9 Growth Mindset Activities for Kids
Developing a growth mindset for kids isn’t JUST about pushing your child outside her comfort zone and changing the way you praise her for a job well done. There are HEAPS of fun – and meaningful – growth mindset activities for kids you can engage your little ones in to encourage positive self-talk, teach perseverance, and turn failure into opportunity, and we’re sharing 9 of our favorites below!
Growth Mindset Activities Bundle | Teachers Pay Teachers
I have been a fan of the Teachers Pay Teachers website for years as it includes all kinds of fabulous resources for parents and educators at a low price, and this growth mindset for kids bundle is no exception. Whether you’re just getting started with developing a growth mindset in your child at home, or need classroom activities to kick off the school year with a bang, this set includes cut and paste worksheets, coloring pages, a sorting game, cut and paste sentence sheets, and more.
Teaching Growth Mindset Paper Challenge | Musing From the Middle School
If you’re looking for back-to-school ice breakers as well as solid growth mindset activities for your classroom, this collection of ideas and activities will inspire you! I love how Jenna dives right in with a group activity that not only forces her students to work as a team to achieve something difficult, but that she finds a way to demonstrate the power of positive versus negative thinking.
Cup Stacking Class Challenge | Runde’s Room
Oh wow, this one isn’t easy, but it’s one of another set of GREAT growth mindset activities for kids in middle school and beyond. All you need is a set of plastic cups, some string, and elastic bands for this team building / growth mindset for kids activity!
Growth Mindset for Kids Classroom Activities | Teachers Pay Teachers
This is another fabulous bundle for teachers, and I love the idea of organizing growth mindset activities for the entire class to participate in each week. It’s a great way to start or end the week on a positive note, and engaging students in group activities helps ensure greater success, which is key to building a growth mindset over time.
Hemispheres of the Brain Growth Mindset Activity | Beg, Borrow, and Teach!
If you struggle to find ways to get your child/students interested in working beyond their comfort level, this learning style quiz and growth mindset ‘hemispheres of the brain’ activity may be just what you need. It’s a fun way to help your students figure out if they are right- or left-brain thinkers, allowing them to focus on activities designed to balance their learning style.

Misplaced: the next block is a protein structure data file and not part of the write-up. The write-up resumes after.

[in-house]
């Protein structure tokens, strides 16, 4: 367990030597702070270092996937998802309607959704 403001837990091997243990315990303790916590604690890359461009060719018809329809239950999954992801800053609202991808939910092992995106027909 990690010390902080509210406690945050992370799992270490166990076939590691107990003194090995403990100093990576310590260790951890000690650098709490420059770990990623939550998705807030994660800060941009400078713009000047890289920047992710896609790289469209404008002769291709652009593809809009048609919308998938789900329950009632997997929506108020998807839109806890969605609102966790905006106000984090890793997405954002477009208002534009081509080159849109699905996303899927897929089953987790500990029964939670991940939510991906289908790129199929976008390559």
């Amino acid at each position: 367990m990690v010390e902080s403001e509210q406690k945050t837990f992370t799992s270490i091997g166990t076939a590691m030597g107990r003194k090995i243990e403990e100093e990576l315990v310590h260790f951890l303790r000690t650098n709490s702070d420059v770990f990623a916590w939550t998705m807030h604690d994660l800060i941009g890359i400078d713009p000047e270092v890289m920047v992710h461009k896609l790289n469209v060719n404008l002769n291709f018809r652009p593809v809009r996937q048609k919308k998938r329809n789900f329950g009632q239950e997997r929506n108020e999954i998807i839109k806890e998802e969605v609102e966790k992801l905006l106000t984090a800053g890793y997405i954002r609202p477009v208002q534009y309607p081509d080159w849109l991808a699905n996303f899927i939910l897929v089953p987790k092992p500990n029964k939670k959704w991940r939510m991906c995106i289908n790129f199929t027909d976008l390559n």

Flip that Flop Growth Mindset Activity | Keep ‘Em Thinking
If you’re looking for growth mindset activities for kids that help demonstrate how to turn mistakes or failures into opportunities, you’ll love this idea. It’s a great start- and/or end-of-year activity for students, but don’t be afraid to use it at home when your child is struggling!
Growth Mindset Coloring Pages | Teachers Pay Teachers
This is a set of 25 coloring pages, and each contains a positive growth mindset for kids quote, making it the perfect activity for kids to enjoy at home or in the classroom. Coloring is a great calming activity for kids of all ages, and the use of positive affirmations makes this one of many great growth mindset activity for children who struggle to believe in themselves.
Mystery Logic Puzzles | Teachers Pay Teachers
This bundle has 5 logic puzzles designed to develop higher order thinking skills for kids in middle school. They make a great group activity to develop growth mindset for kids in the classroom, and can be used as an independent after school activity for kids who need help with their critical thinking skills.
Growth Mindset Bell Ringer Journal | Teachers Pay Teachers
With 275 journal prompts for kids in middle and high school, as well as an editable template organized by month you can print and bind, this is a dream come true for teachers looking for growth mindset activities for older kids.
4 Books About Growth Mindset for Kids to Invest In
Your Fantastic Elastic Brain: Stretch It, Shape It. If you’re struggling to find a way to teach growth mindset for kids, this award-winning book will help you explain how the brain works, the importance of making mistakes, and how stretching our brains makes us stronger.
Not Yet. Written for kids aged 4-8, this book is a FANTASTIC introduction to the Power of Yet. I highly recommend it to all parents and teachers!
The Girl Who Never Made Mistakes. Another book for kids in preschool to grade 3, this is a great tool to teach kids that it’s 100% okay to make mistakes.
Big Life Journal: A Growth Mindset Journal for Children. This guided journal is packed with growth mindset activities for kids, and will give you an opportunity to connect with your child in a meaningful way as you push him/her to embrace challenge and live a life of gratitude.
Carol Dweck once said, ‘If parents want to give their children a gift, the best thing they can do is to teach their children to love challenges, be intrigued by mistakes, enjoy effort, and keep on learning. That way, their children don’t have to be slaves of praise. They will have a lifelong way to build and repair their own confidence.’ I love this quote because it reminds me that my job as a parent isn’t to make things easy for my daughter, but to push and challenge her such that she’s not afraid to take risks, learns from her mistakes, and aims to please herself instead of worrying what other people think of her.
I hope this collection of parenting tips and activities to develop growth mindset for kids inspires you as much as it’s inspired me!